It has been shown that GLA-rich oils may provide an effect which reduces not only inflammatory processes, but also reduces antioxidant activity and reduces the growth of new blood vessels(13-14).
The activity of reactive oxygen species (free radicals) has been considered one of the provocative factors for autoimmune diseases such as RA. Consumption of evening primrose oil has been shown to be able to reduce inflammation and oxidative stress from free radicals by increasing the amount and effectiveness of antioxidant enzymes, to the extent that disease activity in RA is reduced(14-15).
This would subsequently result in reduced symptoms (such as pain and stiffness) and better mobility and function in those suffering from RA.
2. Eczema and Psoriasis
Evening primrose oil has long been used for the treatment of atopic eczema (also called atopic dermatitis) and psoriasis. This led to the large research group, the Cochrane Library, performing a large literature review to examine the effects of evening primrose oil specifically on this condition(16).
Despite widespread use of this supplement for skin conditions such as these, the study actually found that evening primrose oil showed minimal to no effect on the significant reduction of the condition.
However, a more recent pilot study from 2014 contradicts the results of the Cochrane review and showed benefits on disease activity in atopic eczema(17). In fact, they found that the reduction in the intensity of the skin symptoms reduced in correlation with the individual increase in GLA levels seen in the participants.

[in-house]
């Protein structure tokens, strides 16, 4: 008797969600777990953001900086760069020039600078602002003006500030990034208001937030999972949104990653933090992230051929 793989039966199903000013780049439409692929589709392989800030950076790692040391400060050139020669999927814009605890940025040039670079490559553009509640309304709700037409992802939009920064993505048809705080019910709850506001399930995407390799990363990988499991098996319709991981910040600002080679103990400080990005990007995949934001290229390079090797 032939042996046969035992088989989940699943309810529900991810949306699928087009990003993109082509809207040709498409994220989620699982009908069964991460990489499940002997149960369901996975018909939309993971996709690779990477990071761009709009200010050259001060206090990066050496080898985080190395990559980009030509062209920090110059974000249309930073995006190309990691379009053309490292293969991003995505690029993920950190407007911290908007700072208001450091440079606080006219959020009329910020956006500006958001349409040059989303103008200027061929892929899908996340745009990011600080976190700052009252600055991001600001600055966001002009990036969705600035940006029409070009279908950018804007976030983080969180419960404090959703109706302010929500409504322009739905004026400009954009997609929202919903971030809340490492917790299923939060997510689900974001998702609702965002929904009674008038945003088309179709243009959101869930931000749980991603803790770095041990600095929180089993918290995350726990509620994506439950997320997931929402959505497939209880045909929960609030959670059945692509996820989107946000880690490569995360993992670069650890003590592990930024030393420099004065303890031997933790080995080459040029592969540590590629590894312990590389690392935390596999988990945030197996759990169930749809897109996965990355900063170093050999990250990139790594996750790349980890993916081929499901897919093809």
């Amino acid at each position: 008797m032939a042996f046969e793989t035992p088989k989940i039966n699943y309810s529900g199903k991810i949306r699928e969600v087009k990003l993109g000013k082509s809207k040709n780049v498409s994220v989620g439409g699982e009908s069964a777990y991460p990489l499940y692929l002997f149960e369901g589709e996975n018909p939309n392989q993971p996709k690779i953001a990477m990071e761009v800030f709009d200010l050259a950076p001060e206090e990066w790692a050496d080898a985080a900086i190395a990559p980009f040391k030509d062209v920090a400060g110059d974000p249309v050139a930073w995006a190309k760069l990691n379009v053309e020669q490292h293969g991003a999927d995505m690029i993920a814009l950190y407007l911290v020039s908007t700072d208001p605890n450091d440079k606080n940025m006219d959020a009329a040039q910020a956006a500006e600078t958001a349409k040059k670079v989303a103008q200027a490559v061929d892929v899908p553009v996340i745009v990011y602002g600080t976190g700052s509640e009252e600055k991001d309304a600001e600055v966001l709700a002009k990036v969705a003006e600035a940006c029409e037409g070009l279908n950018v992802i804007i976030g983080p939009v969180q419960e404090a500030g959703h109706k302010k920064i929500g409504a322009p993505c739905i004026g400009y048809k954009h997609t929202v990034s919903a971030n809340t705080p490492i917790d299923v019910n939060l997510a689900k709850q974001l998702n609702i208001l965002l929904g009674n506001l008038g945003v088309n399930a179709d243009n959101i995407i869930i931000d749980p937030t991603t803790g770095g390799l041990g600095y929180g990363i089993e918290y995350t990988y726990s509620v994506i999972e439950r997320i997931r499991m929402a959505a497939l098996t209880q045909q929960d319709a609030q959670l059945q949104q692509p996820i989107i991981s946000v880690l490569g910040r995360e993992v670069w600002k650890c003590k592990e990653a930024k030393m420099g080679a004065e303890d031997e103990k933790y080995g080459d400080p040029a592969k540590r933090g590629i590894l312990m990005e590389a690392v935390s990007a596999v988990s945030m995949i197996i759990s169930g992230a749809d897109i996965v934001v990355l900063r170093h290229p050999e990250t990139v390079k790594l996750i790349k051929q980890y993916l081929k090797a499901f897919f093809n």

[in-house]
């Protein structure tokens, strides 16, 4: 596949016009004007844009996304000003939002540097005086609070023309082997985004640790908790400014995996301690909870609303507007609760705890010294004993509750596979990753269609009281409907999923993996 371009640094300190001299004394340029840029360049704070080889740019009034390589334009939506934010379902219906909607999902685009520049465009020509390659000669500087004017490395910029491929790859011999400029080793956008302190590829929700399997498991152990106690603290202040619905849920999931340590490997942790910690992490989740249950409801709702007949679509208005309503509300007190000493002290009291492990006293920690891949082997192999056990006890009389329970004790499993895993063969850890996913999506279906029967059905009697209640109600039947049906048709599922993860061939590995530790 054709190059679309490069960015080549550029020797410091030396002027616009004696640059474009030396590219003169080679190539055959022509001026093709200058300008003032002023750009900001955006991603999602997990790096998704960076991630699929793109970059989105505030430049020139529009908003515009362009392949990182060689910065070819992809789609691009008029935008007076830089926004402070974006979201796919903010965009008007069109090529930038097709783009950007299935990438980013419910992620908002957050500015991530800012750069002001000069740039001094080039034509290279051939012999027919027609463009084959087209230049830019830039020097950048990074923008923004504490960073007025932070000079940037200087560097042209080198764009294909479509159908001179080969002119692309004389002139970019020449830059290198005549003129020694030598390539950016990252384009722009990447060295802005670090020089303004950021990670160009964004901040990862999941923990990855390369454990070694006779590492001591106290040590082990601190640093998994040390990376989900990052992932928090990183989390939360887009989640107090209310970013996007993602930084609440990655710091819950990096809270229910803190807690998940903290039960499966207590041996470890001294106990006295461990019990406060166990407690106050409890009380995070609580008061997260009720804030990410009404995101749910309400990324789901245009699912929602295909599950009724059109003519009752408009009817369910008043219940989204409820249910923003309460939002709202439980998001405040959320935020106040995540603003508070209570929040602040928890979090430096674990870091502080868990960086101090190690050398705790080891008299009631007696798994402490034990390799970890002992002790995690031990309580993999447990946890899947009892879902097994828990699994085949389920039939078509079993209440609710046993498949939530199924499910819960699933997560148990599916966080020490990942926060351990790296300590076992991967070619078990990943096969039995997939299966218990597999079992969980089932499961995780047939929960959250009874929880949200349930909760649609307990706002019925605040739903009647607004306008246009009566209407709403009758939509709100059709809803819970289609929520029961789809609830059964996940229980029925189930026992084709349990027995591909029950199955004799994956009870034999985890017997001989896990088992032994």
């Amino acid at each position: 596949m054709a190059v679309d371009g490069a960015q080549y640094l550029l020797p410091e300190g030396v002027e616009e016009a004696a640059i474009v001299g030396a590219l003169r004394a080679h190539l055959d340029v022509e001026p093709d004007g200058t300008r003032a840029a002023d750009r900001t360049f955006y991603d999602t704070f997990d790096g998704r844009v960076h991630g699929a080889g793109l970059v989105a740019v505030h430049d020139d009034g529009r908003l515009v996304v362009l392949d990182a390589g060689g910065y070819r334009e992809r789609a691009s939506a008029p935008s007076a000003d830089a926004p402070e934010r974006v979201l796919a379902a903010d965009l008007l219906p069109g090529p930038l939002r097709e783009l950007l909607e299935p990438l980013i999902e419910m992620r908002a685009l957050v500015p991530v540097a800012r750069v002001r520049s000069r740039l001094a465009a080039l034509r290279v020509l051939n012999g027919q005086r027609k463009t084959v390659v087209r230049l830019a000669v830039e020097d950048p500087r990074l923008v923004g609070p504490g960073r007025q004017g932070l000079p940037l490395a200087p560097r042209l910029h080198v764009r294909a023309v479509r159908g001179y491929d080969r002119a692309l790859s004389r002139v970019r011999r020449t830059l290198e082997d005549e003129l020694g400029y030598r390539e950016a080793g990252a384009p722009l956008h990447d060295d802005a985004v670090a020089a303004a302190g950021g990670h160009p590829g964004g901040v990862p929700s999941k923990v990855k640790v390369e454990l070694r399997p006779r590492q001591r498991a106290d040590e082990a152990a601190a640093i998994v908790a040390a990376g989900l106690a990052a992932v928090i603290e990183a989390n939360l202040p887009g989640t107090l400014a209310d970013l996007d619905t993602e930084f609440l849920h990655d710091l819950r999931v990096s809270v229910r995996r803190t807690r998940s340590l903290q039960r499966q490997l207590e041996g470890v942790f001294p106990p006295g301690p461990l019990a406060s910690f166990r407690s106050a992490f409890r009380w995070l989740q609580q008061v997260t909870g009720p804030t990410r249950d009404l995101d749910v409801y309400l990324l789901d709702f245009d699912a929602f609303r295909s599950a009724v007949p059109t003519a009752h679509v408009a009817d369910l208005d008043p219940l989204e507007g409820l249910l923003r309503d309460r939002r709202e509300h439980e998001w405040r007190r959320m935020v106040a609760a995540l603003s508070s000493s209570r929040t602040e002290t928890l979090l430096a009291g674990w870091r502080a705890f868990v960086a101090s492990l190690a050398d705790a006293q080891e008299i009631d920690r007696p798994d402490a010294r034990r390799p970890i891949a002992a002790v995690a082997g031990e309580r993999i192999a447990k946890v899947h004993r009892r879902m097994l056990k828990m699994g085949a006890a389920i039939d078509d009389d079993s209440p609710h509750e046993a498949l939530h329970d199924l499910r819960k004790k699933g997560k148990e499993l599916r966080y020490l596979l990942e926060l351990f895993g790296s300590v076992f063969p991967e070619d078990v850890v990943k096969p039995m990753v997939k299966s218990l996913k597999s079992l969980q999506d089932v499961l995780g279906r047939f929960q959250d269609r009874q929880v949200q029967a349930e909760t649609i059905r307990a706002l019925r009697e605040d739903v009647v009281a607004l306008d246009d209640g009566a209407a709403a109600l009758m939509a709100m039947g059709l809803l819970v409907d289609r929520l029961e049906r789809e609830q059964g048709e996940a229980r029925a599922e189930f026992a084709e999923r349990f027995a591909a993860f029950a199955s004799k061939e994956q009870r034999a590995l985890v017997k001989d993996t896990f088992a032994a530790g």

As such, they suggest that the degree of GLA plasma increase may help predict whether a person may be more likely to respond to evening primrose oil therapy. This is supported by further evidence(18), which shows that in children and adolescents both a dose of 160mg and 320mg are equally effective in treating atopic eczema and that the response is dose dependent (a greater dose means a greater change in symptoms).
The results of this study suggest that the 320 mg and 160 mg groups may be equally effective in treating atopic dermatitis patients and show dose-dependent effects on serum fatty acid levels and EASI scores. This contradictory evidence to the Cochrane results perhaps indicates that the use of evening primrose oil is not generically useful, but perhaps that some people are more likely to benefit than others.
3. Evening Primrose Oil | Weight loss